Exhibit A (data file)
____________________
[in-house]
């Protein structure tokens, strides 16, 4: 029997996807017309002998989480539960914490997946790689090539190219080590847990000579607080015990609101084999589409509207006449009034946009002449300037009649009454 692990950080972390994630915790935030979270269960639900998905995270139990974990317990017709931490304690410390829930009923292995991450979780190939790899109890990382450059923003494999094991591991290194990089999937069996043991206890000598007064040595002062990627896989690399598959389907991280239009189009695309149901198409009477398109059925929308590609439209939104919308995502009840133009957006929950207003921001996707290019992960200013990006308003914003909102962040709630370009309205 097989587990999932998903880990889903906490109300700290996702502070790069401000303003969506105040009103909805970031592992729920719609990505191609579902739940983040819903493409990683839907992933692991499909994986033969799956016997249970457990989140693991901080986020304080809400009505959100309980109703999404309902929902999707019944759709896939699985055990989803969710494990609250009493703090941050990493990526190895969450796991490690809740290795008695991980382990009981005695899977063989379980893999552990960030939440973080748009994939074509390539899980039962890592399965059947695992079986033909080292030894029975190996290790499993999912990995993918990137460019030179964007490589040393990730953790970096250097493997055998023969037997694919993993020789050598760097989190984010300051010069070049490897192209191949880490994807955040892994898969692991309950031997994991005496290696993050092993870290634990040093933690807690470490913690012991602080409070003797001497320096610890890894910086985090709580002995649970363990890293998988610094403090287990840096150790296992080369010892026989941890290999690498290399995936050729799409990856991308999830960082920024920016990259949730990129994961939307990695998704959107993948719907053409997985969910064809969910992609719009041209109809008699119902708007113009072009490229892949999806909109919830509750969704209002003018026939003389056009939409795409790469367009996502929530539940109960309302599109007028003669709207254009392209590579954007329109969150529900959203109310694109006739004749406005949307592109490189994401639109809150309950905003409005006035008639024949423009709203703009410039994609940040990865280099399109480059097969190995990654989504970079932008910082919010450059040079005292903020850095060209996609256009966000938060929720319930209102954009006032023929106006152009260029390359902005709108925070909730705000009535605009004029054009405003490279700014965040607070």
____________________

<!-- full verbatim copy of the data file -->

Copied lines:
[in-house]
């Protein structure tokens, strides 16, 4: 029997996807017309002998989480539960914490997946790689090539190219080590847990000579607080015990609101084999589409509207006449009034946009002449300037009649009454 692990950080972390994630915790935030979270269960639900998905995270139990974990317990017709931490304690410390829930009923292995991450979780190939790899109890990382450059923003494999094991591991290194990089999937069996043991206890000598007064040595002062990627896989690399598959389907991280239009189009695309149901198409009477398109059925929308590609439209939104919308995502009840133009957006929950207003921001996707290019992960200013990006308003914003909102962040709630370009309205 097989587990999932998903880990889903906490109300700290996702502070790069401000303003969506105040009103909805970031592992729920719609990505191609579902739940983040819903493409990683839907992933692991499909994986033969799956016997249970457990989140693991901080986020304080809400009505959100309980109703999404309902929902999707019944759709896939699985055990989803969710494990609250009493703090941050990493990526190895969450796991490690809740290795008695991980382990009981005695899977063989379980893999552990960030939440973080748009994939074509390539899980039962890592399965059947695992079986033909080292030894029975190996290790499993999912990995993918990137460019030179964007490589040393990730953790970096250097493997055998023969037997694919993993020789050598760097989190984010300051010069070049490897192209191949880490994807955040892994898969692991309950031997994991005496290696993050092993870290634990040093933690807690470490913690012991602080409070003797001497320096610890890894910086985090709580002995649970363990890293998988610094403090287990840096150790296992080369010892026989941890290999690498290399995936050729799409990856991308999830960082920024920016990259949730990129994961939307990695998704959107993948719907053409997985969910064809969910992609719009041209109809008699119902708007113009072009490229892949999806909109919830509750969704209002003018026939003389056009939409795409790469367009996502929530539940109960309302599109007028003669709207254009392209590579954007329109969150529900959203109310694109006739004749406005949307592109490189994401639109809150309950905003409005006035008639024949423009709203703009410039994609940040990865280099399109480059097969190995990654989504970079932008910082919010450059040079005292903020850095060209996609256009966000938060929720319930209102954009006032023929106006152009260029390359902005709108925070909730705000009535605009004029054009405003490279700014965040607070």